A securities industry regulator has accused David Lerner & Associates Inc., a Syosset financial firm, of improperly selling $300 million in questionable investments to "unsophisticated and elderly" customers.
The accusation came in a formal disciplinary complaint filed by the Financial Industry Regulatory Authority.
The complaint is the first step in a FINRA investigation into sales practices at David Lerner & Associates. FINRA, while not a government agency, is the primary licenser of investment and securities professionals.
Since January, David Lerner & Associates has sold about $300 million in shares of the investment security, Apple REIT Ten, which it values overall at $2 billion.
The Apple REIT, or real estate investment trust, is made up of portfolios of extended-stay hotels. Shares of Apple REIT Ten are non-traded -- you can't buy or sell them on a stock market.
FINRA said David Lerner "has sold and continues to sell Apple REIT Ten targeting unsophisticated and elderly customers with unsuitable sales of the illiquid security."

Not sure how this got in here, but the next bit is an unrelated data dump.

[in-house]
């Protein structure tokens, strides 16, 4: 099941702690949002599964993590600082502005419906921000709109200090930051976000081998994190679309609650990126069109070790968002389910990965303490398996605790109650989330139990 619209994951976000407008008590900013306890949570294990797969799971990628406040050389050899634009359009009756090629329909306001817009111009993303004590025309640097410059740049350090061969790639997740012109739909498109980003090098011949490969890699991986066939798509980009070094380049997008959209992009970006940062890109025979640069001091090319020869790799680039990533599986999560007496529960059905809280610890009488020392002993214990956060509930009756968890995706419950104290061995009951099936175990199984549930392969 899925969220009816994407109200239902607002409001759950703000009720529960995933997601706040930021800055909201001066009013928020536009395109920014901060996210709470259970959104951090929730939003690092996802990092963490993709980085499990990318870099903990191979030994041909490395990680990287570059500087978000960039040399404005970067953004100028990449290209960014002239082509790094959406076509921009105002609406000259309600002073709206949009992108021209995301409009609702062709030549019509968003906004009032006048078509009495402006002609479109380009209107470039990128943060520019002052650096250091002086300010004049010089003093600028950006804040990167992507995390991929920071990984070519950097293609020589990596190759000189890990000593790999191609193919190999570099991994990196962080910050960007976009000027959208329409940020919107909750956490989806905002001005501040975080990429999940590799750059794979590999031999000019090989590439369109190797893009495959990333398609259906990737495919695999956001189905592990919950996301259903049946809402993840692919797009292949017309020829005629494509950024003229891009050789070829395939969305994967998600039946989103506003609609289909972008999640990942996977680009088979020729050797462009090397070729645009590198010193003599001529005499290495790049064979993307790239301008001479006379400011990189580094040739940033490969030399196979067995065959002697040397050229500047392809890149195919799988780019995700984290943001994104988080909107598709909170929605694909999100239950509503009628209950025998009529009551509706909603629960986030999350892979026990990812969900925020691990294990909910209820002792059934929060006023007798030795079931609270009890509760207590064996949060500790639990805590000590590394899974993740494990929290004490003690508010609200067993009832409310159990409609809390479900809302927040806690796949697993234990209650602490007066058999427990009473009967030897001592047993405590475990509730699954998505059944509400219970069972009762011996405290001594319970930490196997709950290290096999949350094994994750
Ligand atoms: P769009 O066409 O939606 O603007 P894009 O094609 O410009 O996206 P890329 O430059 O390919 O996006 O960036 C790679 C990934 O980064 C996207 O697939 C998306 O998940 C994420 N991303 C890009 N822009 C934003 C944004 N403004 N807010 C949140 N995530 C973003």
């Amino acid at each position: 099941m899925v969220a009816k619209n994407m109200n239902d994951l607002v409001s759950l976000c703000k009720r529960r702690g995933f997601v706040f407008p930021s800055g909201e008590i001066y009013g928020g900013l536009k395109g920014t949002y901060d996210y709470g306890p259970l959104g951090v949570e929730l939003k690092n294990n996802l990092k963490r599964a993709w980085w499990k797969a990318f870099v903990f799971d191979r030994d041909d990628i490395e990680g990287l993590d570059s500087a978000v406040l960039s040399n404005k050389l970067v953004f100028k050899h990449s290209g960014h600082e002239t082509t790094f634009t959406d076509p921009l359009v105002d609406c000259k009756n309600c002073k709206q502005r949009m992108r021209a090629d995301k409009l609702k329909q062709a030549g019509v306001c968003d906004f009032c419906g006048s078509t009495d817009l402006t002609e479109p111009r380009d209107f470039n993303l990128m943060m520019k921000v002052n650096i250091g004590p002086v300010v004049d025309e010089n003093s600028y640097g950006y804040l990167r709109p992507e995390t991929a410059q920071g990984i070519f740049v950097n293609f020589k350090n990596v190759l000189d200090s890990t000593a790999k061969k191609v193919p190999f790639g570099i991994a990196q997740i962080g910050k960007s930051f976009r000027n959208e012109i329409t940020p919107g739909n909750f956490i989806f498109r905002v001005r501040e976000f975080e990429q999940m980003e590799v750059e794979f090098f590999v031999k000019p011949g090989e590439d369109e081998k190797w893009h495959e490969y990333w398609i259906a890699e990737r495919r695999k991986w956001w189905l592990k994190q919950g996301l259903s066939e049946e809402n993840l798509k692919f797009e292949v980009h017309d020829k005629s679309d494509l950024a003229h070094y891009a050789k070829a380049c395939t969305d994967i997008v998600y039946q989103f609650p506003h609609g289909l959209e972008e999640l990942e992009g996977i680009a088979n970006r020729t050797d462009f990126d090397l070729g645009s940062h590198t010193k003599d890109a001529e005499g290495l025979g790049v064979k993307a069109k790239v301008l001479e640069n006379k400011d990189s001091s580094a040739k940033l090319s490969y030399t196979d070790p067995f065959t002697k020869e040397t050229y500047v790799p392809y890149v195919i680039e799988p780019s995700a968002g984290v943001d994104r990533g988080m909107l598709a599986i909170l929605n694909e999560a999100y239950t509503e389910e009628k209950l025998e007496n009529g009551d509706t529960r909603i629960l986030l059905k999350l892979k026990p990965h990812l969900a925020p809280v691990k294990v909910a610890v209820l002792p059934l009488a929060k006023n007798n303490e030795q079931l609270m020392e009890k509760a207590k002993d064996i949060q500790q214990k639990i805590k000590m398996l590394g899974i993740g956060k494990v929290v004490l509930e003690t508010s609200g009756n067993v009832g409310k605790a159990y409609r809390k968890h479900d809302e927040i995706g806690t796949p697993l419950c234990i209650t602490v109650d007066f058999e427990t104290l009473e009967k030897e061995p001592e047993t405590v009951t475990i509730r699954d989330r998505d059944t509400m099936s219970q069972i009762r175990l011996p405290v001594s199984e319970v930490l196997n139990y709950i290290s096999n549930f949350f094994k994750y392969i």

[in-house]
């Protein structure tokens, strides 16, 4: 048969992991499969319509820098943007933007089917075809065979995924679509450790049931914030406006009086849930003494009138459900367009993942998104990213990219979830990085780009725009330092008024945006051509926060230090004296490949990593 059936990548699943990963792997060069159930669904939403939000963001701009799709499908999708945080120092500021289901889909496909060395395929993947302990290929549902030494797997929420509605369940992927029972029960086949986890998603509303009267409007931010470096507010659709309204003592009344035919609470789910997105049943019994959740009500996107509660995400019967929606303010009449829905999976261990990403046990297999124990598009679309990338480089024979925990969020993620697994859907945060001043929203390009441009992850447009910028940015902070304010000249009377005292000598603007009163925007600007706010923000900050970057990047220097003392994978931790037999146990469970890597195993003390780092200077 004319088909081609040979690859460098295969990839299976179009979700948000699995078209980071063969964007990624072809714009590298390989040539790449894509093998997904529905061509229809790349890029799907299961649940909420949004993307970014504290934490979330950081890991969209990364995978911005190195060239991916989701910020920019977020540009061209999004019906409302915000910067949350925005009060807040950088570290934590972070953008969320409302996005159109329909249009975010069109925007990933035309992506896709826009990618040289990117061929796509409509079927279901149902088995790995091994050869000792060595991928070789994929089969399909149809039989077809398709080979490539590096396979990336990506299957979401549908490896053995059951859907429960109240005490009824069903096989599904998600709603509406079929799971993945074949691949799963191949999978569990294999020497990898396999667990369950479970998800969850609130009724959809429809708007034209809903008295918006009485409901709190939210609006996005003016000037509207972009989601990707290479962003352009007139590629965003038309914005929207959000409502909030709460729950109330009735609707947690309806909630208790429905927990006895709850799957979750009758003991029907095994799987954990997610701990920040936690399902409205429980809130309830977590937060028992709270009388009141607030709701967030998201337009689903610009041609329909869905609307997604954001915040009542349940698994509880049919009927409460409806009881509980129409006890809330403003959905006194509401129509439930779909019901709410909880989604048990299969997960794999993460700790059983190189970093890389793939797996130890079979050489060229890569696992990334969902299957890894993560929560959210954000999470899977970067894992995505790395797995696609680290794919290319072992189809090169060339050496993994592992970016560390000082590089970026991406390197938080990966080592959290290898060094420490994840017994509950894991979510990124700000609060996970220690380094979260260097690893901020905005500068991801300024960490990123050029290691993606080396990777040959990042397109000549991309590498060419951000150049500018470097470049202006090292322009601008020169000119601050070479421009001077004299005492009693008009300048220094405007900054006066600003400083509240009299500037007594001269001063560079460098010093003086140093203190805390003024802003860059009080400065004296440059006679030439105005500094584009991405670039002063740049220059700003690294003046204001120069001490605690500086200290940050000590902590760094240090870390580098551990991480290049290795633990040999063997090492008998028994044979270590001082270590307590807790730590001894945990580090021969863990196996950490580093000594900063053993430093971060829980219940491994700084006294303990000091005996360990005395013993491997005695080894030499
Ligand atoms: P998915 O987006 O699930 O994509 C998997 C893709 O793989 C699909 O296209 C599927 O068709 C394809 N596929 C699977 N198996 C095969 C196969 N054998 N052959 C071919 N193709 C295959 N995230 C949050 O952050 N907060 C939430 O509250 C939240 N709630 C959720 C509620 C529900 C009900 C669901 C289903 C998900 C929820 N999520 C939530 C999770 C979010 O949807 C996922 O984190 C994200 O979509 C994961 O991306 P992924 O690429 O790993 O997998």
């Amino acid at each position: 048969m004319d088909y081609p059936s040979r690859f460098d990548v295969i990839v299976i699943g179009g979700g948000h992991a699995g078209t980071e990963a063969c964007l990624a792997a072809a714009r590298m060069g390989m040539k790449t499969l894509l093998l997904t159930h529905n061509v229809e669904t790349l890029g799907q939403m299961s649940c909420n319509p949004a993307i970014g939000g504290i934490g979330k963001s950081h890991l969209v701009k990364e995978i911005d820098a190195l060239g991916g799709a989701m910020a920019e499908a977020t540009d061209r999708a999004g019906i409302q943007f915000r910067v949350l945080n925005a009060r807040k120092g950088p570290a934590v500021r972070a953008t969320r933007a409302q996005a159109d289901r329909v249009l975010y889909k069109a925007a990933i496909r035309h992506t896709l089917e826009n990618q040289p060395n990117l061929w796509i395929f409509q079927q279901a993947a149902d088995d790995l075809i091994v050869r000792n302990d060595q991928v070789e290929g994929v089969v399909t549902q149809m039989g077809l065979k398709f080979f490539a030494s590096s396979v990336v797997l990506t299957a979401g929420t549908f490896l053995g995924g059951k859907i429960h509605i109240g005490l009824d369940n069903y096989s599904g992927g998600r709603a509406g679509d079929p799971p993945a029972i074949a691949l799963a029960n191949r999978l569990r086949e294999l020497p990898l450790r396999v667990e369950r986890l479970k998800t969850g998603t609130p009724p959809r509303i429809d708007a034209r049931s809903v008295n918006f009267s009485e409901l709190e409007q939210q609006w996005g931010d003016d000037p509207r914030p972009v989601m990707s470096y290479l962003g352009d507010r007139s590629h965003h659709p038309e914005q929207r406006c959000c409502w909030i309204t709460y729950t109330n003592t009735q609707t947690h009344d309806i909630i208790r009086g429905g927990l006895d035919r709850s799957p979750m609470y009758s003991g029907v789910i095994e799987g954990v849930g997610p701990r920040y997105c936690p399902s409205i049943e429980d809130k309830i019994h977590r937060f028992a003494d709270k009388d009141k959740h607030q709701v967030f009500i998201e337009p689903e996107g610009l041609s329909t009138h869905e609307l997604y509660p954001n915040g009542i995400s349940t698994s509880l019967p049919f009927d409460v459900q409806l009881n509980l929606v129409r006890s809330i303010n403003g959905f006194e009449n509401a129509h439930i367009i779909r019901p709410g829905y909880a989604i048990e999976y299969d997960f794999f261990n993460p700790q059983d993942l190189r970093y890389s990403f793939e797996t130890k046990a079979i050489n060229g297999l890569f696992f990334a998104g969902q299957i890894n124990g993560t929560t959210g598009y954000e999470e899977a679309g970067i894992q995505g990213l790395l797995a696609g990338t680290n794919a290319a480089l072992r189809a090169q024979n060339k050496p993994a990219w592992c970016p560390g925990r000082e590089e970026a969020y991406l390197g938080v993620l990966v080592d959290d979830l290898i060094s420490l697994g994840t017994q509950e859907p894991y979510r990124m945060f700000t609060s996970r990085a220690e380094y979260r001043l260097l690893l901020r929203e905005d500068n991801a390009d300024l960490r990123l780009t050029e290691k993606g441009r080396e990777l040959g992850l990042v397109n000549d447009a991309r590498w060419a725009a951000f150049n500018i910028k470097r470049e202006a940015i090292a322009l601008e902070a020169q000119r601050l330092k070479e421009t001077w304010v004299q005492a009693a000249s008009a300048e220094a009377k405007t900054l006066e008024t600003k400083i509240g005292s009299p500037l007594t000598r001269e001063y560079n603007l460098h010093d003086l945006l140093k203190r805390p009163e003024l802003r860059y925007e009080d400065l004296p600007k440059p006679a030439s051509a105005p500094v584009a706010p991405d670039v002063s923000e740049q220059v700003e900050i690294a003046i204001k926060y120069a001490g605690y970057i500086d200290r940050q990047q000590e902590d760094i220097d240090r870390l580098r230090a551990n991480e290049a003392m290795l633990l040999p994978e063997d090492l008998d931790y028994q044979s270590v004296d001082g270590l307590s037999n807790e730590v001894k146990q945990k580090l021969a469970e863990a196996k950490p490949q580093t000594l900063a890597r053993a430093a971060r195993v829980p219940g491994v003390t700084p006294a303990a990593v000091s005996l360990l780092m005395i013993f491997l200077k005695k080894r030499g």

The company also misled customers on its website, FINRA said.
In a statement Tuesday the company said it "vehemently denies FINRA's allegations."
"The firm also categorically denies that it 'targets unsophisticated and elderly customers' and denies that it overlooked any alleged 'valuation and distribution irregularities,' " the company statement said.
FINRA drew attention to what it said was the "unreasonably valued" share price of $11 for the Apple REITs that remained constant despite sharp downturns in the investments' underlying property values.
David Lerner Associates did not disclose to investors that the REITs were borrowing money to pay promised returns of 7 percent or more, FINRA said.
David Lerner has sold $6.8 billion in Apple REIT securities since the mid-1990s, placing them in 122,600 customer accounts, FINRA said. Of that amount, David Lerner & Associates has made about $600 million in fees -- about 60 to 70 percent of David Lerner & Associates' annual business since 1996.
Under FINRA rules, a company or individual named in a complaint can file a response and request a hearing before a FINRA disciplinary panel, the agency said.
Possible penalties include a fine, censure, suspension or bar from the securities industry, disgorgement of gains associated with the violations and payment of restitution, the agency said.